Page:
Tuesday, 12 January 2016

Adaptation B: Iobe City Aesthetic - Part One

  So far it appears I have a green light for adapting ''Surface Detail'', but the primary question that exists is what Iobe city actually looks like in terms of architecture. Aside form describing a bridge as 'ornate', Banks wasn't clear but he did leave clues dotted about.

  The first is Veppers' involvement. Veppers holds the position of "prime executive" of the Veprine Corporation. Given his arrogance and ideology that the self-made man is king, it is possible that the Veprine corporation is named after himself. What the corporation does however isn't cut and dry as throughout the book, Banks makes mention of the resources Veppers has at his disposal, and it appears that the Veprine corporation's interests include laboratory work, cybernetics, starship engineering, artificial intelligence and, oddly, tourism. Essentially Veprine is one of these can-do-anything conglomerates. Veppers is also so well-connected politically that it is possible the Veprine corporation has international clout. Chapter 19 makes mention that Veppers has numerous commercial interests in Iobe City such as ownership of the city's grandest hotel. So  in a sense his business has influenced the evolution of the city. The existence of a private hotel room cut into the rock on the top two floors, as well as a tunnel to a secret hanger, make it seem unlikely that the hotel was bought out by Veprine, upgraded and remodeled. This sort of engineering is best done during construction unless Veppers went through the trouble of buying out one of the wallside hotels, made it the best hotel in the city and built his secrets later. This seems too coincidental to be likely.

  That brings us to the technology and level of wealth of the city itself. Fair enough that there are a few buildings hanging from the ceiling, but the suspended ballroom is one of the more iconic examples outsiders would see of Iobe engineering. This structure is a premier social gathering spot hanging under the largest cavern opening by cables from the ceiling and possessing an iris-shutter roof in the primary  dance hall. So whoever commissioned it undoutably had a lot of money and Iobe's builder community would need some heavy-duty innovation to manage it. The other thing that struck me was the mention of how fliers (sphere-like flying cars) are moved about the city. Banks mentions that pilot-operated flying vehicles are banned in the city due to various incidents of destroyed civil property, the compromise used for the flier Veppers and his party ride in is that flying vehicles are "tethered to tracks in the cavern roofs and controlled automatically." (Banks, pg.357). These tethers are mono-filament wires that are attached four to a craft. Another example of complex engineering as the caves would effectively cris-crossed on the roof by metal rails holding something between a hundred metres to over a kilometre down.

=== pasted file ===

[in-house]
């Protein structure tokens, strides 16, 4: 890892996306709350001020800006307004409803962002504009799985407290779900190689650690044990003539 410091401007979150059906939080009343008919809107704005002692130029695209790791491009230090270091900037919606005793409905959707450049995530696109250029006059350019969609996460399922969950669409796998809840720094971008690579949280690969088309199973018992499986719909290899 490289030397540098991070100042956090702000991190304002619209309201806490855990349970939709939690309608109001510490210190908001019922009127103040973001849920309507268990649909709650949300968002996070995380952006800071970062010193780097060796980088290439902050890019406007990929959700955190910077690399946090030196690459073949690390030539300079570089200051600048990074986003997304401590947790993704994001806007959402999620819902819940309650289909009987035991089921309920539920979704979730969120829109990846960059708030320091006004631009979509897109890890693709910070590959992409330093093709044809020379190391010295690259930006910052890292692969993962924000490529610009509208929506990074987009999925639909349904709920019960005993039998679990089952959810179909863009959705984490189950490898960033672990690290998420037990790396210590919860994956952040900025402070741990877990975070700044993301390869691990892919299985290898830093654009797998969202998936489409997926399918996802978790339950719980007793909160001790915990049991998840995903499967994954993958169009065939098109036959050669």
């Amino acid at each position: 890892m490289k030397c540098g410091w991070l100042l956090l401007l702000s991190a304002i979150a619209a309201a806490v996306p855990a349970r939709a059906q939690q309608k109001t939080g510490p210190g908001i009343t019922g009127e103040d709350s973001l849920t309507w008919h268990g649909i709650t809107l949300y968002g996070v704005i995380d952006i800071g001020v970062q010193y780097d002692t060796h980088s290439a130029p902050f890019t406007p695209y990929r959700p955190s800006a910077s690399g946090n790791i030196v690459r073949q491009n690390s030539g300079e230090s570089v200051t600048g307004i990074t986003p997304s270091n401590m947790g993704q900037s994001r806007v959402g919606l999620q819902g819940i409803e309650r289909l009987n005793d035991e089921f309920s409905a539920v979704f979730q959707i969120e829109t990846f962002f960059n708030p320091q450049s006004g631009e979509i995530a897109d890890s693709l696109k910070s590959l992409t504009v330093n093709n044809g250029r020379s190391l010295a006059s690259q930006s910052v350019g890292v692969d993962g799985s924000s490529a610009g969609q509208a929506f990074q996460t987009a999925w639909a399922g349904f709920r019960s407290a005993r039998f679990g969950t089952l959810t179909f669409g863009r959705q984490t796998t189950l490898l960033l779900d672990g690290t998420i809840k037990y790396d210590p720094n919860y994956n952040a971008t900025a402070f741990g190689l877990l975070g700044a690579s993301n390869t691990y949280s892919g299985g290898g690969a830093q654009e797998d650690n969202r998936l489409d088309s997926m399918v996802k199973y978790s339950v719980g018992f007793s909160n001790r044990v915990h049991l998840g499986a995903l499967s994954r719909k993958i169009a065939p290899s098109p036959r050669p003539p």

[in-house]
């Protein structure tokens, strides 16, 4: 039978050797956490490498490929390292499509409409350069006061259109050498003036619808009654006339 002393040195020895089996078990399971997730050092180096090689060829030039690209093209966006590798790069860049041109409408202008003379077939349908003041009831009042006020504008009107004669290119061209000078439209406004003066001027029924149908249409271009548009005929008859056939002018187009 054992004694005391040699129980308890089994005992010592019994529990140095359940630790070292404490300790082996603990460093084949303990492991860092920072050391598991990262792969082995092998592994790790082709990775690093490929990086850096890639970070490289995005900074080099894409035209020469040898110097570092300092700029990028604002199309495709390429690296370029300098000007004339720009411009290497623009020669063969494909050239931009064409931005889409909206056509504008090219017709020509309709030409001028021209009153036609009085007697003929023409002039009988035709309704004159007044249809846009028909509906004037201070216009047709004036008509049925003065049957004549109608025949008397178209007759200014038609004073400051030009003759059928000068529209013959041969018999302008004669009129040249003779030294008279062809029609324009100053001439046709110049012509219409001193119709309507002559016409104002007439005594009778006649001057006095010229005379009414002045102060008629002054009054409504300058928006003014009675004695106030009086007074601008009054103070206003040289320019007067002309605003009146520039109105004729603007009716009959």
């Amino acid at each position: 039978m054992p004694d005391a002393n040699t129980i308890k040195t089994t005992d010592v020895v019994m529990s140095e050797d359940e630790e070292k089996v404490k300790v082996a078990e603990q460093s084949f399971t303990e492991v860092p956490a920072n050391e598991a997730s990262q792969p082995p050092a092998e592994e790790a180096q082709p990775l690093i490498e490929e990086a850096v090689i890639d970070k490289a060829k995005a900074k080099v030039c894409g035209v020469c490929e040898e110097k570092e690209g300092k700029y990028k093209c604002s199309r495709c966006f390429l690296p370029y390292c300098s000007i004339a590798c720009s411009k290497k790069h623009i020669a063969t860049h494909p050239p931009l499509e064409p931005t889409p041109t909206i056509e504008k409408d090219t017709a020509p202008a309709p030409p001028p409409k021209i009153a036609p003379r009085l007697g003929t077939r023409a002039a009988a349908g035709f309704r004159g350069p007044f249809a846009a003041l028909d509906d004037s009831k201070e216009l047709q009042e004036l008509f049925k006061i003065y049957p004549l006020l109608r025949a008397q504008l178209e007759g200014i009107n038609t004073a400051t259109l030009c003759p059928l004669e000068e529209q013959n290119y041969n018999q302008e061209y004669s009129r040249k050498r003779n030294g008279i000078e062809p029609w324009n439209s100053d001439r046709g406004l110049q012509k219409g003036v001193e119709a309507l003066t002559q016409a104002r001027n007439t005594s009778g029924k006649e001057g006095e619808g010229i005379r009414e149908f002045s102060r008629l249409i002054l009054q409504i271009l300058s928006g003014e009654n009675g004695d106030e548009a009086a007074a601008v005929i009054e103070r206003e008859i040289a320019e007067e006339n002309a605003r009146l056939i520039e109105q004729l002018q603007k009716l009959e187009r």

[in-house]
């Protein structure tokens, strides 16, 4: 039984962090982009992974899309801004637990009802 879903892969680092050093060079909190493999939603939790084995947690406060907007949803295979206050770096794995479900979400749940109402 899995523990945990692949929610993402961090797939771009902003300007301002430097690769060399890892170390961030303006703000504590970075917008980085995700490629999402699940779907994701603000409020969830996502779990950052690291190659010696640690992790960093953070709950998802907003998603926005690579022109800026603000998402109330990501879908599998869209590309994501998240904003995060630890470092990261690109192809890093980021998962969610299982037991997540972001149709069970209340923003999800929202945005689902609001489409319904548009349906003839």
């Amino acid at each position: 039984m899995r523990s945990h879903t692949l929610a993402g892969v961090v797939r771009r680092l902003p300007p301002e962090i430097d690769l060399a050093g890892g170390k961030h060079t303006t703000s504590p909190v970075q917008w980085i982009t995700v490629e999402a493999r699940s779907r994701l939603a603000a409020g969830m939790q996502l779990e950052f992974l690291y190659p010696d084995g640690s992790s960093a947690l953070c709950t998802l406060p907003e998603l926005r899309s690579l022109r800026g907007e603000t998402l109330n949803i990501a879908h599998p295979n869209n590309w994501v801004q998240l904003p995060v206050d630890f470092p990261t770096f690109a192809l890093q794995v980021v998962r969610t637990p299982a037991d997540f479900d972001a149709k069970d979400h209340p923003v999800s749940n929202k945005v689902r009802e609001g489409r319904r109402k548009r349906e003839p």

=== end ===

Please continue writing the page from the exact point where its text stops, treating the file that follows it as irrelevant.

The third sign of technological capability is revealed when Banks explains what keeps the mercury simmering.